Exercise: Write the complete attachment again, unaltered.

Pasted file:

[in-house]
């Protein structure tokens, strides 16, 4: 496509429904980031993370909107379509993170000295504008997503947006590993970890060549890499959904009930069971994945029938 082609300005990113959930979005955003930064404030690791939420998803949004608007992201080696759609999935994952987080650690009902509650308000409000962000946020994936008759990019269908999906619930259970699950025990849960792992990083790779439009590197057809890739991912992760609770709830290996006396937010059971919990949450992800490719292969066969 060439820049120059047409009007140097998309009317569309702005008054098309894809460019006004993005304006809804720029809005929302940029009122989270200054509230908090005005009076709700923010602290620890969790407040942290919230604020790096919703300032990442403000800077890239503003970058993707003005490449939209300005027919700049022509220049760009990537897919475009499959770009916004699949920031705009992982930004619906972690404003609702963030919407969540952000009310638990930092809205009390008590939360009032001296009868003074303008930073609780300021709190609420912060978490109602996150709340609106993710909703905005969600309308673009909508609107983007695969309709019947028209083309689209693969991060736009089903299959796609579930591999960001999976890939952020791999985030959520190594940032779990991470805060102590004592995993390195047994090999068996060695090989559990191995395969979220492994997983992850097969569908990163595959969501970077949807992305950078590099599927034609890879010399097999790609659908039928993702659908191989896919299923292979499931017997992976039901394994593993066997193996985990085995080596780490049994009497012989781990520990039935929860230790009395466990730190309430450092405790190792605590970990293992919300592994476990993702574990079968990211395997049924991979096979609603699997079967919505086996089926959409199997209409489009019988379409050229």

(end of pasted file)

[in-house]
């Protein structure tokens, strides 16, 4: 496509429904980031993370909107379509993170000295504008997503947006590993970890060549890499959904009930069971994945029938 082609300005990113959930979005955003930064404030690791939420998803949004608007992201080696759609999935994952987080650690009902509650308000409000962000946020994936008759990019269908999906619930259970699950025990849960792992990083790779439009590197057809890739991912992760609770709830290996006396937010059971919990949450992800490719292969066969 060439820049120059047409009007140097998309009317569309702005008054098309894809460019006004993005304006809804720029809005929302940029009122989270200054509230908090005005009076709700923010602290620890969790407040942290919230604020790096919703300032990442403000800077890239503003970058993707003005490449939209300005027919700049022509220049760009990537897919475009499959770009916004699949920031705009992982930004619906972690404003609702963030919407969540952000009310638990930092809205009390008590939360009032001296009868003074303008930073609780300021709190609420912060978490109602996150709340609106993710909703905005969600309308673009909508609107983007695969309709019947028209083309689209693969991060736009089903299959796609579930591999960001999976890939952020791999985030959520190594940032779990991470805060102590004592995993390195047994090999068996060695090989559990191995395969979220492994997983992850097969569908990163595959969501970077949807992305950078590099599927034609890879010399097999790609659908039928993702659908191989896919299923292979499931017997992976039901394994593993066997193996985990085995080596780490049994009497012989781990520990039935929860230790009395466990730190309430450092405790190792605590970990293992919300592994476990993702574990079968990211395997049924991979096979609603699997079967919505086996089926959409199997209409489009019988379409050229």